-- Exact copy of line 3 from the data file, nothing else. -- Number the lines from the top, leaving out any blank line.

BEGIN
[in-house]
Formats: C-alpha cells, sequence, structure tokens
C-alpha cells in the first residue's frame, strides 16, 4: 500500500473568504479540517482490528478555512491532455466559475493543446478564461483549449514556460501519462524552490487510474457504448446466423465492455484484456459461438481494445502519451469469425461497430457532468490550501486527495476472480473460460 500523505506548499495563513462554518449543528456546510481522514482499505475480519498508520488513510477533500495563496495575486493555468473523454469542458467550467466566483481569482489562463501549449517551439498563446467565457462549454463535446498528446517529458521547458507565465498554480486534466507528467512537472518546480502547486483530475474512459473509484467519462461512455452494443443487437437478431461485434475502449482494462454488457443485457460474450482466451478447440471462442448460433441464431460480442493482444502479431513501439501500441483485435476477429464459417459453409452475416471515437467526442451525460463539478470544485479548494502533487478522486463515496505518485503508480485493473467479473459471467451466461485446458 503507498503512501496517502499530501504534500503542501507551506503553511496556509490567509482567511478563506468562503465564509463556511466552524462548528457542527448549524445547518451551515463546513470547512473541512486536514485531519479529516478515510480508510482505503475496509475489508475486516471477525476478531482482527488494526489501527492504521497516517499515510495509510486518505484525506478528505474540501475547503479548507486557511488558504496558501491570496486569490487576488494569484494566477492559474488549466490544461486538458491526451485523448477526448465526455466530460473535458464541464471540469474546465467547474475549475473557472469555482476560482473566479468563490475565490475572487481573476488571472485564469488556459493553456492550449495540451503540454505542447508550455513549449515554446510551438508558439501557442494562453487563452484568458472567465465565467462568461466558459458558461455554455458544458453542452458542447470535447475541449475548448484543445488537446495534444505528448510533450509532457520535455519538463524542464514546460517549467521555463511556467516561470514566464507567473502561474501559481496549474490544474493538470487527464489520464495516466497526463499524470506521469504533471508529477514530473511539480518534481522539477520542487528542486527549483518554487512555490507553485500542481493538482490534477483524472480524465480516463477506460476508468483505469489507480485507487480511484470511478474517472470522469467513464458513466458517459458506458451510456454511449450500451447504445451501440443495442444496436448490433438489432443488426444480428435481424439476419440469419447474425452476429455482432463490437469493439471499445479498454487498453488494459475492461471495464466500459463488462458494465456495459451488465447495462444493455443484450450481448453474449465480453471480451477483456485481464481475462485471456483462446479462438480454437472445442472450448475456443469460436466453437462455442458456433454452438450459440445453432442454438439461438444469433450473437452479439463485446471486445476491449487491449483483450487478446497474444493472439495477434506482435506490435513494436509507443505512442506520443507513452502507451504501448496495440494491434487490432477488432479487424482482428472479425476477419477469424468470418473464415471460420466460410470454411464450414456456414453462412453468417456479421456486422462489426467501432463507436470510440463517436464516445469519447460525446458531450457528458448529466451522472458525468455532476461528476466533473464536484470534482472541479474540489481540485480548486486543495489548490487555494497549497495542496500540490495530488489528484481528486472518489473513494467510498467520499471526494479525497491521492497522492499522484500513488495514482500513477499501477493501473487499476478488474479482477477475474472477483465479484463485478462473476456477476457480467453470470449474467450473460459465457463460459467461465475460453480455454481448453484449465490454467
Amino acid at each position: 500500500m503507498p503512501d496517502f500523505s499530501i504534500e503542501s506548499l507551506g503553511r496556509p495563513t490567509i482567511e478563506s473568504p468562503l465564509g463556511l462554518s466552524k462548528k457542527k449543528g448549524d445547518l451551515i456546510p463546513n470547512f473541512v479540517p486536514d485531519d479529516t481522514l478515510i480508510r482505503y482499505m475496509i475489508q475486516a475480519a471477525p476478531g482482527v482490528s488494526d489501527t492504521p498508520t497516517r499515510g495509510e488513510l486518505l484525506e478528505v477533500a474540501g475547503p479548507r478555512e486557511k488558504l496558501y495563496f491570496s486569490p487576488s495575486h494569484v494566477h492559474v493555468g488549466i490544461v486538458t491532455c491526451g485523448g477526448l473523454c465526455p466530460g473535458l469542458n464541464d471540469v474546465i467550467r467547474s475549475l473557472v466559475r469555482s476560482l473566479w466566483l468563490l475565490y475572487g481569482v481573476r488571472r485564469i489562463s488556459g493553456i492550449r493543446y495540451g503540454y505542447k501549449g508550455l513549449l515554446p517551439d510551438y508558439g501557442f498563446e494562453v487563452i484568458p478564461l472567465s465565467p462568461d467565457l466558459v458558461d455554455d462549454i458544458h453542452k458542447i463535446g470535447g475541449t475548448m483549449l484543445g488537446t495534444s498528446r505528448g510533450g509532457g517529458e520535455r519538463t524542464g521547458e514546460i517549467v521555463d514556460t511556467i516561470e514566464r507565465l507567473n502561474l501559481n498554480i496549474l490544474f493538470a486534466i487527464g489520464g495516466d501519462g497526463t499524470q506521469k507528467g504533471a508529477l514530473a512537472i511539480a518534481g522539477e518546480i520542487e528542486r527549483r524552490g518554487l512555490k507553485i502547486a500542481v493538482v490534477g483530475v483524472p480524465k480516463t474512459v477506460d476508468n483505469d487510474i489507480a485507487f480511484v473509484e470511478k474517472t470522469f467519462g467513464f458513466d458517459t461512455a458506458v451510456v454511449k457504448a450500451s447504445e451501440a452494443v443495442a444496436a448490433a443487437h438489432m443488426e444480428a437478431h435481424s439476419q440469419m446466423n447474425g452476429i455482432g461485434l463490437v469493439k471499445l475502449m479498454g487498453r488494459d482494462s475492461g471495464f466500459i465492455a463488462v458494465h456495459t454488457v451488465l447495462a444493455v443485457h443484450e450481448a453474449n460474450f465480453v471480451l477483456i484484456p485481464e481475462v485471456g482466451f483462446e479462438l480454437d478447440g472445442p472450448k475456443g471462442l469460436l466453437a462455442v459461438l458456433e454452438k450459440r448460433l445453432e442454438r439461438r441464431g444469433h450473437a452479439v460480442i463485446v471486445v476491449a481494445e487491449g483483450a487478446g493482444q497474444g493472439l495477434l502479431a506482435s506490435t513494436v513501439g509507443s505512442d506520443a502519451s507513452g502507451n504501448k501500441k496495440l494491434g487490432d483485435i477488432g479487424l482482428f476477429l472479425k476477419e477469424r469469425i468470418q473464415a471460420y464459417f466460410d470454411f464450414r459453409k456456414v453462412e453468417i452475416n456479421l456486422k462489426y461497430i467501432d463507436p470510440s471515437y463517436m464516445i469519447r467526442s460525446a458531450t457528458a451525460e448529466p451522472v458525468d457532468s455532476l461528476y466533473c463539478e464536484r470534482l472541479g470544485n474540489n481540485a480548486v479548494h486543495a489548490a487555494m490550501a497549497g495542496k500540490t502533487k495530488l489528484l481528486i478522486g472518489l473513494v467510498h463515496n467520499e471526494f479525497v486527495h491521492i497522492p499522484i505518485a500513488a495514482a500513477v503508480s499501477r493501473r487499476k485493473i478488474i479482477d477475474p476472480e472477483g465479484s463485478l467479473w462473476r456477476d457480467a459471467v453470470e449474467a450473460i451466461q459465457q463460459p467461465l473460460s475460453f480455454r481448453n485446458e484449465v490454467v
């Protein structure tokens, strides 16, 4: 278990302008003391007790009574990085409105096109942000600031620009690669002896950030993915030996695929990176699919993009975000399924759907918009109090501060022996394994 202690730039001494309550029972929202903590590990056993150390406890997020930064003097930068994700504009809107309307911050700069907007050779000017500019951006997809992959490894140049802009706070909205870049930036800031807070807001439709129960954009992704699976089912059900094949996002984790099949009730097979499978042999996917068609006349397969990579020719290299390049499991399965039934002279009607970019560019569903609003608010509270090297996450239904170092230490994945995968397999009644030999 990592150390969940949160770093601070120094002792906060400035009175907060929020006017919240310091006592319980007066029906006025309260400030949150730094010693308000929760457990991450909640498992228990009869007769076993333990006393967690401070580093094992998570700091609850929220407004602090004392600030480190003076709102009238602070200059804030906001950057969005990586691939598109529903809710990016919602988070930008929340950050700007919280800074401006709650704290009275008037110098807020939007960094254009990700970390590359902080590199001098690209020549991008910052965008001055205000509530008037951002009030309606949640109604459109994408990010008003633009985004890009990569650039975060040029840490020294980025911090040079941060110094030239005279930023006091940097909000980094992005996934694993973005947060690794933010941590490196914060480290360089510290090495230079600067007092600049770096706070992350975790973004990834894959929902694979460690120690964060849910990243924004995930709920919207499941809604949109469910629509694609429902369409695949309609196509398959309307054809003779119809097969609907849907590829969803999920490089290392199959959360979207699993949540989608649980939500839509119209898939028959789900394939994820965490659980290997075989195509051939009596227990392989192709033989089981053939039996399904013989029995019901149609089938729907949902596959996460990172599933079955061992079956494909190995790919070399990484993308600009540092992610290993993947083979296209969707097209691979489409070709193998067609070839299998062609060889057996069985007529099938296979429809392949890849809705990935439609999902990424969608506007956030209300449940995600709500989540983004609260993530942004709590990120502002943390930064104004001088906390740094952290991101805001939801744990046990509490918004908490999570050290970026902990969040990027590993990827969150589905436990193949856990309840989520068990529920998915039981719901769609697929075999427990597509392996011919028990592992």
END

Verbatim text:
C-alpha cells in the first residue's frame, strides 16, 4: 500500500473568504479540517482490528478555512491532455466559475493543446478564461483549449514556460501519462524552490487510474457504448446466423465492455484484456459461438481494445502519451469469425461497430457532468490550501486527495476472480473460460 500523505506548499495563513462554518449543528456546510481522514482499505475480519498508520488513510477533500495563496495575486493555468473523454469542458467550467466566483481569482489562463501549449517551439498563446467565457462549454463535446498528446517529458521547458507565465498554480486534466507528467512537472518546480502547486483530475474512459473509484467519462461512455452494443443487437437478431461485434475502449482494462454488457443485457460474450482466451478447440471462442448460433441464431460480442493482444502479431513501439501500441483485435476477429464459417459453409452475416471515437467526442451525460463539478470544485479548494502533487478522486463515496505518485503508480485493473467479473459471467451466461485446458 503507498503512501496517502499530501504534500503542501507551506503553511496556509490567509482567511478563506468562503465564509463556511466552524462548528457542527448549524445547518451551515463546513470547512473541512486536514485531519479529516478515510480508510482505503475496509475489508475486516471477525476478531482482527488494526489501527492504521497516517499515510495509510486518505484525506478528505474540501475547503479548507486557511488558504496558501491570496486569490487576488494569484494566477492559474488549466490544461486538458491526451485523448477526448465526455466530460473535458464541464471540469474546465467547474475549475473557472469555482476560482473566479468563490475565490475572487481573476488571472485564469488556459493553456492550449495540451503540454505542447508550455513549449515554446510551438508558439501557442494562453487563452484568458472567465465565467462568461466558459458558461455554455458544458453542452458542447470535447475541449475548448484543445488537446495534444505528448510533450509532457520535455519538463524542464514546460517549467521555463511556467516561470514566464507567473502561474501559481496549474490544474493538470487527464489520464495516466497526463499524470506521469504533471508529477514530473511539480518534481522539477520542487528542486527549483518554487512555490507553485500542481493538482490534477483524472480524465480516463477506460476508468483505469489507480485507487480511484470511478474517472470522469467513464458513466458517459458506458451510456454511449450500451447504445451501440443495442444496436448490433438489432443488426444480428435481424439476419440469419447474425452476429455482432463490437469493439471499445479498454487498453488494459475492461471495464466500459463488462458494465456495459451488465447495462444493455443484450450481448453474449465480453471480451477483456485481464481475462485471456483462446479462438480454437472445442472450448475456443469460436466453437462455442458456433454452438450459440445453432442454438439461438444469433450473437452479439463485446471486445476491449487491449483483450487478446497474444493472439495477434506482435506490435513494436509507443505512442506520443507513452502507451504501448496495440494491434487490432477488432479487424482482428472479425476477419477469424468470418473464415471460420466460410470454411464450414456456414453462412453468417456479421456486422462489426467501432463507436470510440463517436464516445469519447460525446458531450457528458448529466451522472458525468455532476461528476466533473464536484470534482472541479474540489481540485480548486486543495489548490487555494497549497495542496500540490495530488489528484481528486472518489473513494467510498467520499471526494479525497491521492497522492499522484500513488495514482500513477499501477493501473487499476478488474479482477477475474472477483465479484463485478462473476456477476457480467453470470449474467450473460459465457463460459467461465475460453480455454481448453484449465490454467